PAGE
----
Economic Clusters

In theory, geographic location should not be a major factor in a company’s competitive advantage in today’s era of rapid globalization. Transportation is faster and cheaper, and communication is instantaneous. However, reality has shown that the external business environment surrounding a company is hugely important.

“Clusters are geographic concentrations of interconnected companies and institutions in a particular field.”

– Michael Porter, Clusters and the New Economics of Competition 

Clusters (also known as business, economic, or industry clusters) encompass a variety of linked industries and institutions. Examples of linked entities include suppliers of specialized services, machinery, and infrastructure, which form a supply chain. Clusters also extend to manufacturers of complementary products as well as to industries with related skills and technologies. By placing themselves in close proximity to industry allies, companies benefit from each others’ unique expertise and skilled workers. Clusters have been shown to increase the productivity of participating companies, drive innovation in the field, and facilitate the commercialization innovation by increasing communication, logistical support, and overall interaction between cluster entities. 




Increase Productivity

In a thriving cluster, businesses can receive specialized materials in less than a day, consult an expert with specialized skills, and share ideas and information—all helping to increase productivity.

The geographic proximity to and repeated exchanges between various companies and institutions fosters an environment of coordination and cooperation. Collaborative interactions also facilitate the creation of new ideas, products, and services.


Stimulate Innovation

Government agencies and institutions of higher education provide information, research, and education, which are essential to the formation of successful industry clusters. Close relationships between suppliers and research institutions further encourages engagement in research and development.

Enrico Moretti writes in The New Geography of Jobs that the sheer number of college-educated workers is a significant factor in a region’s economic success. While college graduates on average are a very mobile demographic, the presence of universities in an area is shown to draw in skilled workers.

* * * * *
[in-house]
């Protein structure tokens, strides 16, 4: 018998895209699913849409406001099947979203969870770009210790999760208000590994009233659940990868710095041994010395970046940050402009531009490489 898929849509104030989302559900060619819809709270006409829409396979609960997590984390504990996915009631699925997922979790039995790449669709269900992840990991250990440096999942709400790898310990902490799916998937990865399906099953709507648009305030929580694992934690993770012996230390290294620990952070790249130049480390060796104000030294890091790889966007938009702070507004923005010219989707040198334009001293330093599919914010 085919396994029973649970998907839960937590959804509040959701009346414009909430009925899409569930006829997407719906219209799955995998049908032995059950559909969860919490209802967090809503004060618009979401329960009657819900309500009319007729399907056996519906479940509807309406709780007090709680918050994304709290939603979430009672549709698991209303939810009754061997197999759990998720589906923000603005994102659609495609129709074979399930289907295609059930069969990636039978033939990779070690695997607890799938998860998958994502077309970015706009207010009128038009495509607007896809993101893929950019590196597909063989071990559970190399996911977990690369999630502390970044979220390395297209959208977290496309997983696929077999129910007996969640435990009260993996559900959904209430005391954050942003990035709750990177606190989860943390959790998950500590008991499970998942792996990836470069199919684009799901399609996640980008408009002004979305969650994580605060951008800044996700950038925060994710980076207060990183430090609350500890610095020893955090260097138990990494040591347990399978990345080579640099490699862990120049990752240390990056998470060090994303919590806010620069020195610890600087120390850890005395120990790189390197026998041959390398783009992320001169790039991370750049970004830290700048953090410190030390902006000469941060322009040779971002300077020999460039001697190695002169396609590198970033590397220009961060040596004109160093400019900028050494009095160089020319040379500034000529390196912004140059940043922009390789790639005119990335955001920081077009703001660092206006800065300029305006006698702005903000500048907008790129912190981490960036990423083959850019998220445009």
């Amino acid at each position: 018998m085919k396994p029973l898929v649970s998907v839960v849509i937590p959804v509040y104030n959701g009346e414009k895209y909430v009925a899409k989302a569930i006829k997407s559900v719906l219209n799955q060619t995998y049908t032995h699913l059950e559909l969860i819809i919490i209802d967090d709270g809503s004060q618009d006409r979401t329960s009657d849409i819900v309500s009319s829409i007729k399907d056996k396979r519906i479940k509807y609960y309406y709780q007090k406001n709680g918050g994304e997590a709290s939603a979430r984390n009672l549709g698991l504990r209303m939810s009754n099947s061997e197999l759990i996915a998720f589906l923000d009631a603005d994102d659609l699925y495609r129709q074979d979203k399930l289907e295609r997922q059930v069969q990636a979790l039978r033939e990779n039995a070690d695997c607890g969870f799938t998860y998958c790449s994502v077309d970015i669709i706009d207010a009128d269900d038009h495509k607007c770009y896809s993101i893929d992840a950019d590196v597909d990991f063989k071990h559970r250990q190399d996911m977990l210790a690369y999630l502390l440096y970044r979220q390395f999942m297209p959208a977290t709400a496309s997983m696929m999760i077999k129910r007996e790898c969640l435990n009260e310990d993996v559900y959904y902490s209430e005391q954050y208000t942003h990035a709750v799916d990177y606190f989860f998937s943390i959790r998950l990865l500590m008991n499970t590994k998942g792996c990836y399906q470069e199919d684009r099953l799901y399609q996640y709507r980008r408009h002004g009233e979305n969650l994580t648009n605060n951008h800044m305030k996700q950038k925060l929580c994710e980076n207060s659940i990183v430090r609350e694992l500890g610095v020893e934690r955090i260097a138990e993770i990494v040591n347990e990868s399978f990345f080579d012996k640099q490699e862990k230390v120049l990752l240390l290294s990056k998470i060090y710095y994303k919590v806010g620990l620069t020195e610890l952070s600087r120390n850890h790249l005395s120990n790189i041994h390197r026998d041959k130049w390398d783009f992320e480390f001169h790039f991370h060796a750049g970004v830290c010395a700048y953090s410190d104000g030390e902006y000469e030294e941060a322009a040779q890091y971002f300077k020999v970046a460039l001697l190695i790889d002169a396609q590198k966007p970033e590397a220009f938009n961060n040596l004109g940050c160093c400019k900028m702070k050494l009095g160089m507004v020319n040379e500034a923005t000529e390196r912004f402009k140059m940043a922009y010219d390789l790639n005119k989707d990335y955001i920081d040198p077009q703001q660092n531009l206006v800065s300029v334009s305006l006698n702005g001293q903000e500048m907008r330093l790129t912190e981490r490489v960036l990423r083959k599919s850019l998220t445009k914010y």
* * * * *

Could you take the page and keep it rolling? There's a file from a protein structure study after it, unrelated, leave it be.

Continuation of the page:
Successful clusters such as North Carolina’s Research Triangle Cleantech Cluster demonstrate clusters emerge around centers of innovation, such as large research universities. The Cleantech Cluster is built around three major research universities: University of North Carolina, Duke, and NC State.


Facilitate Commercialization

While proximity to a research university stimulates new ideas and technologies within a region, other factors help turn innovative ideas into market-ready products. Commercialization of new technologies is enabled by ease of access to necessary ingredients for success, like licensing support, access to capital, and supportive policy. When companies expand and demand for their product increases, a skilled workforce within the cluster will manufacture or install the item.  Legal and professional services to support the manufacturing supply chain are critical as well.

“Universities are most effective at shaping a local economy when they are part of a larger ecosystem of innovative activity, one that includes a thick market for specialized labor and specialized intermediate services.”

– Enrico Moretti, The New Geography of Jobs

The Cleantech Cluster includes upwards of 500 companies and other support organizations, all within close proximity to the universities. Together these businesses, organizations and educational institutions create a regional hub that aims to advance economic and technological growth in clean energy and energy efficiency. Participating industries can piggyback on the steady flow of cutting-edge innovation. Often a large or growing business serves as the anchor of the cluster, and a mass of businesses create the supply chain for a specified technology.  

The American Jobs Project’s research identifies emerging or developing clusters and seeks to create policies that create or expand the industries’ innovation ecosystems, access to capital, and workforce development.